But of such a diffused nature, and so large is the Empire of Truth, that it hath place within the walls of Hell, and the Devils themselves are daily forced to practise it; not onely as being true themselves in a Metaphysical verity, that is, as having their essence conformable unto the Intellect of their Maker, but making use of Moral and Logical verities; that is, whether in the conformity of words unto things, or things unto their own conceptions, they practise truth in common among themselves. For although without speech they intuitively conceive each other, yet do their apprehensions proceed through realities; and they conceive each other by species, which carry the true and proper notions of things conceived. And so also in Moral verities, although they deceive us, they lie not unto each other; as well understanding that all community is continued by Truth, and that of Hell cannot consist without it.

To come yet nearer the point, and draw into a sharper angle; They do not only speak and practise truth, but may be said well-wishers hereunto, and in some sense do really desire its enlargement. For many things which in themselves are false, they do desire were true; He cannot but wish he were as he professeth, that he had the knowledge of future events; were it in his power, the Jews should be in the right, and the Messias yet to come. Could his desires effect it, the opinion of Aristotle should be true, the world should have no end, but be as immortal as himself. For thereby he might evade the accomplishment of those afflictions, he now but gradually endureth; for comparatively unto those flames, he is but yet in Balneo, then begins his Ignis Rotæ, and terrible fire, which will determine his disputed subtilty, and even hazard his immortality.

But to speak strictly, he is in these wishes no promoter of verity, but if considered some ways injurious unto truth; for (besides that if things were true, which now are false, it were but an exchange of their natures, and things must then be false, which now are true) the setled and determined order of the world would be perverted, and that course of things disturbed, which seemed best unto the immutable contriver. For whilest they murmur against the present disposure of things, regulating determined realities unto their private optations, they rest not in their established natures; but unwishing their unalterable verities, do tacitely desire in them a difformity from the primitive Rule, and the Idea of that mind that formed all things best. And thus he offendeth truth even in his first attempt: For not content with his created nature, and thinking it too low, to be the highest creature of God, he offended the Ordainer, not only in the attempt, but in the wish and simple volition thereof.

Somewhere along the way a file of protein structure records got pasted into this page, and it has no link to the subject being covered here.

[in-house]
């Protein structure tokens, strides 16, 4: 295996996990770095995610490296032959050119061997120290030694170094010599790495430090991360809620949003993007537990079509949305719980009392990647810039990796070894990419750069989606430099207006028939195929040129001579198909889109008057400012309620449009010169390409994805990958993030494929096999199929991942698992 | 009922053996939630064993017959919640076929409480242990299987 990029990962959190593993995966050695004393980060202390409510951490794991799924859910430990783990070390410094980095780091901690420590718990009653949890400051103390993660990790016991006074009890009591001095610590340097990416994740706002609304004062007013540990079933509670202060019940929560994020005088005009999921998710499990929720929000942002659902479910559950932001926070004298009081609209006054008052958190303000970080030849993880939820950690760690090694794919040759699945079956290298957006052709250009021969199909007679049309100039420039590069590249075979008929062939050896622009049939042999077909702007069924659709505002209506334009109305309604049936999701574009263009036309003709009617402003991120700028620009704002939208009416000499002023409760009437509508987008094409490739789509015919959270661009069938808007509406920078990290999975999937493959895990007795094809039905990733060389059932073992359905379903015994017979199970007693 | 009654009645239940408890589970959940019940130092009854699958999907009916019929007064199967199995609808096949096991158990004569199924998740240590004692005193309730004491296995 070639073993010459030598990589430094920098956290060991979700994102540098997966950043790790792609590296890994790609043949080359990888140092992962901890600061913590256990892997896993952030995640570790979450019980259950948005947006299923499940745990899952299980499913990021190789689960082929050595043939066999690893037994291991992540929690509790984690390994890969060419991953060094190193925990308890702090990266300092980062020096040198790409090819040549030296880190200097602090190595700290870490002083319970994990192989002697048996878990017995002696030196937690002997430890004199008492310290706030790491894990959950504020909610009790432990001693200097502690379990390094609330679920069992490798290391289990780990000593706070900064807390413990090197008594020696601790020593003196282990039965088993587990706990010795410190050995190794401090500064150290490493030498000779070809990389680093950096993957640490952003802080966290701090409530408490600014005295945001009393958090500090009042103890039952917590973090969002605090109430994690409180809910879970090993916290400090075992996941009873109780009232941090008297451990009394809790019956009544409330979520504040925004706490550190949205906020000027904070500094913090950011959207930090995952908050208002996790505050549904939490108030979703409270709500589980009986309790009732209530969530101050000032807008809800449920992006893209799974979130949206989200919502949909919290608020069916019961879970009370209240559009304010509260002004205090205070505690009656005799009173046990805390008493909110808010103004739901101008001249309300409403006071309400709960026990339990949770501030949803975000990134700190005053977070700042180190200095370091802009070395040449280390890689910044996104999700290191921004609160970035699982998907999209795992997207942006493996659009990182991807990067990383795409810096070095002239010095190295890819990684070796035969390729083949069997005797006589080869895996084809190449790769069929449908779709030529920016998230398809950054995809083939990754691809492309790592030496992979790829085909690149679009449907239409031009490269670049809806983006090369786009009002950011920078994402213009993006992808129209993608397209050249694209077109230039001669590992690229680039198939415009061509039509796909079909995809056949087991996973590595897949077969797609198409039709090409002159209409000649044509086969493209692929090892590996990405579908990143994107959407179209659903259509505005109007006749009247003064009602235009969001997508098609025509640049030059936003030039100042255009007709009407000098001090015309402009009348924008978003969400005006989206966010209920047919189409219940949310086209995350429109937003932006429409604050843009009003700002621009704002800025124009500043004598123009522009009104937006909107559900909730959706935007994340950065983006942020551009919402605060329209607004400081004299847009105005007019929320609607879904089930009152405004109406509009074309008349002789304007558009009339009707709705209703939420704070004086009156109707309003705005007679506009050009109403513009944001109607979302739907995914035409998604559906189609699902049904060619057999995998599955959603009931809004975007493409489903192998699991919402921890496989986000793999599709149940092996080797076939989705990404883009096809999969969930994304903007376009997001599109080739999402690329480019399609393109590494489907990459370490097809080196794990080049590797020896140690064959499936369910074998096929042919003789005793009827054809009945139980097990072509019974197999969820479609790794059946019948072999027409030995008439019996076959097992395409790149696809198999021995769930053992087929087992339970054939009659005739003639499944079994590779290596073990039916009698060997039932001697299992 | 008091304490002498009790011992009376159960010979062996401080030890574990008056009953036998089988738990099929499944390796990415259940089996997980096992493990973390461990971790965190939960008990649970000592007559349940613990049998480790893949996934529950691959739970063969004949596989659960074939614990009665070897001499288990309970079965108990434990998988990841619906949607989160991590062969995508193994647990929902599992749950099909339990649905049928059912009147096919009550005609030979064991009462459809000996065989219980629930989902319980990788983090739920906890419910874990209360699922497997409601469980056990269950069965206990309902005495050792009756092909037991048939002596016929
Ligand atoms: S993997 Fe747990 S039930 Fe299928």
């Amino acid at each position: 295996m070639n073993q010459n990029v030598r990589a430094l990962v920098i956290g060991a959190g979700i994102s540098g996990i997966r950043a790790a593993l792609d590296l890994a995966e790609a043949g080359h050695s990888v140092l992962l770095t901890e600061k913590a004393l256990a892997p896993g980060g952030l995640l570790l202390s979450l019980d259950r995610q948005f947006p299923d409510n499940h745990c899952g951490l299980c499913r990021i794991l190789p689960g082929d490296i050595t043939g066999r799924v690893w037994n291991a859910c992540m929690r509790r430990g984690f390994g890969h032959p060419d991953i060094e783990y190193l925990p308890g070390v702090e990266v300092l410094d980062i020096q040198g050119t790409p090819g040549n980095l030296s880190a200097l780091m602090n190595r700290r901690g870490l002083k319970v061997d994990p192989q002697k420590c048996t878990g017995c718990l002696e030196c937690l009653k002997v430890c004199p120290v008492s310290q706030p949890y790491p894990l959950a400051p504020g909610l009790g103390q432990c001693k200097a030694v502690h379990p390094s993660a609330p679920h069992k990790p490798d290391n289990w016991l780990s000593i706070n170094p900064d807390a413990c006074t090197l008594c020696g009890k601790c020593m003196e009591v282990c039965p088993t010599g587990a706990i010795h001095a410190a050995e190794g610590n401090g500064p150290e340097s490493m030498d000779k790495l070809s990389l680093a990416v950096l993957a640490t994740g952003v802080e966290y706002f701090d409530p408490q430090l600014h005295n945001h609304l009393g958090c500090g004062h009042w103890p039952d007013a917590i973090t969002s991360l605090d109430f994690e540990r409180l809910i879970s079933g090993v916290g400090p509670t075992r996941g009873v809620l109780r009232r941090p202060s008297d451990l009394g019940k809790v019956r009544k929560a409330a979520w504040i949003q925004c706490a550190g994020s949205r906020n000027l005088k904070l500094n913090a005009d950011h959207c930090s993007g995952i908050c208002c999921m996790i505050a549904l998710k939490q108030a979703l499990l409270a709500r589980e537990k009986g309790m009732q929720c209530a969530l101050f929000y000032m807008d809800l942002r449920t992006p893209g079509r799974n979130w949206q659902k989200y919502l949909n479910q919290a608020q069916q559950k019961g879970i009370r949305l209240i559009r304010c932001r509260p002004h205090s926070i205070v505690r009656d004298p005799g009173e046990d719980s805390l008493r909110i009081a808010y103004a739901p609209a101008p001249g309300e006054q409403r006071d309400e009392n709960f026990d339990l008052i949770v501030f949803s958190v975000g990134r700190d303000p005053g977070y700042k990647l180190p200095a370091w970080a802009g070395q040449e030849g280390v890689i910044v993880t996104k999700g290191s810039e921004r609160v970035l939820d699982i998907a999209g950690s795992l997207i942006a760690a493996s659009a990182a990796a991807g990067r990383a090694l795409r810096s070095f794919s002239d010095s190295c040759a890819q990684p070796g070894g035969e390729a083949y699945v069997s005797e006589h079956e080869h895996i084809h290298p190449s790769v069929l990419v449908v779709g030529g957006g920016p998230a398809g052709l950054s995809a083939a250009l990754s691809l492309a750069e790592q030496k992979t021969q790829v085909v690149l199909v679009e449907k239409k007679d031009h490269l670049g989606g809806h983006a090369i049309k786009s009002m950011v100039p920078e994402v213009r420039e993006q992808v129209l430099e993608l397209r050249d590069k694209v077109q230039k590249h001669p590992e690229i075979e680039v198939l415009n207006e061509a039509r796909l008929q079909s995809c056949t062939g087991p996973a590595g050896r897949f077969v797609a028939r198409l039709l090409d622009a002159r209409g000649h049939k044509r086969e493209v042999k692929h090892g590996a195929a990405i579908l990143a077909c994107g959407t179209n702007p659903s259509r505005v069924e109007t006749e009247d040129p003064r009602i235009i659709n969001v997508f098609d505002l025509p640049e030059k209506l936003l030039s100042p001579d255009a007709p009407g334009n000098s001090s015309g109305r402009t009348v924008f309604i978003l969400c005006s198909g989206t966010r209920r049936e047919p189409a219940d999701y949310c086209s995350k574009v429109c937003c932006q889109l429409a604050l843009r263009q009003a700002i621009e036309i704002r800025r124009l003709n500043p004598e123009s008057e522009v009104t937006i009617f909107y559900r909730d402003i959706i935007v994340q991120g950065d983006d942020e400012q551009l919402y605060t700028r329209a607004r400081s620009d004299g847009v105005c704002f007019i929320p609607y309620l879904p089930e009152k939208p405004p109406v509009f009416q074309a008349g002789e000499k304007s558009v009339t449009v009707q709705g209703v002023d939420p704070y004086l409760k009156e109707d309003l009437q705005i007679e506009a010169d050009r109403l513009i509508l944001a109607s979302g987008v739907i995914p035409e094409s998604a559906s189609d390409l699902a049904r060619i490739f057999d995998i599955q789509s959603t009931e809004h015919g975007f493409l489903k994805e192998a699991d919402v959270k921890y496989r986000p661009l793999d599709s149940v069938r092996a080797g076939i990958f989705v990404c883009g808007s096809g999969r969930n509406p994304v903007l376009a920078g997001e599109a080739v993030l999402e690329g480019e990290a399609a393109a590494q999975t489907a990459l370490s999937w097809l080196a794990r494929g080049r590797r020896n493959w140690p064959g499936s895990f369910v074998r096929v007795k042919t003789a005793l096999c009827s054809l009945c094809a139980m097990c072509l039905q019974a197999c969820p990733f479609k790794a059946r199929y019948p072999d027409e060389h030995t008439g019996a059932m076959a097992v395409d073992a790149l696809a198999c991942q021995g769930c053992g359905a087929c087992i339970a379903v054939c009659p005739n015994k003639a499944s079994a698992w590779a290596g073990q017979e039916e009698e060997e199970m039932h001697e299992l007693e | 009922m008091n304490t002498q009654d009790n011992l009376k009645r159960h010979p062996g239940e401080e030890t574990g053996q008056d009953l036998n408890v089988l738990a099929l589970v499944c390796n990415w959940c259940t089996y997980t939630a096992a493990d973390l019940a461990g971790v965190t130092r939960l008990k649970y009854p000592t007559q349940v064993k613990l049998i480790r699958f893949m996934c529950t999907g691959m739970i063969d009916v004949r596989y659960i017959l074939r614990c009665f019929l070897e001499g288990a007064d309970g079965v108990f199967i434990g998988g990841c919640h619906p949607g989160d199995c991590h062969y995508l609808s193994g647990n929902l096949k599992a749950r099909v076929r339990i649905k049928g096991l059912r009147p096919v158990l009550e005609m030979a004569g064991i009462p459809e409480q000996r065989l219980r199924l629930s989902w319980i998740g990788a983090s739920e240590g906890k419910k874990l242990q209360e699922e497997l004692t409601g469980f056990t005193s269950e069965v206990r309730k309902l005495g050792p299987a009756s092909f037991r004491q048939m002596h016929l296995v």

End of Book I



* [My or others' notes are in square brackets]; Browne's marginalia is unmarked; {passages or notes from unpublished material by Browne is in curly braces}.

1 [According to Pliny, 2.ix.54, Englished by Holland; Pliny expresses some dubiety, as he does about night rainbows: II.lix (English), HN 2.lx.150. The tragedy was occasioned rather by the ritual noise made by the Athenians on seeing the eclipse; Nicias, not realizing what was the cause of the noise, feared to take the fleet out of the harbor and was trapped.]

2 [Phenomena widely reported through history; see for instance Pliny Book 2 Chaps. 31 & 32 (English); HN 2.xxi.99-xxxii.100 (Latin).]

3 [Which, it would seem, does not lessen their utility as auguries. Whether it's the devil or God who gives the chickens their information, nevertheless the information is given. The Claudian chickens, alas, met the same fate as their subject: Claudius said that, if they wouldn't eat, they should drink, and ordered them thrown into the sea, where they presumably drowned. Chickens can, on the other hand, float for quite some time, so who knows? Cf. Billina apud Baum.]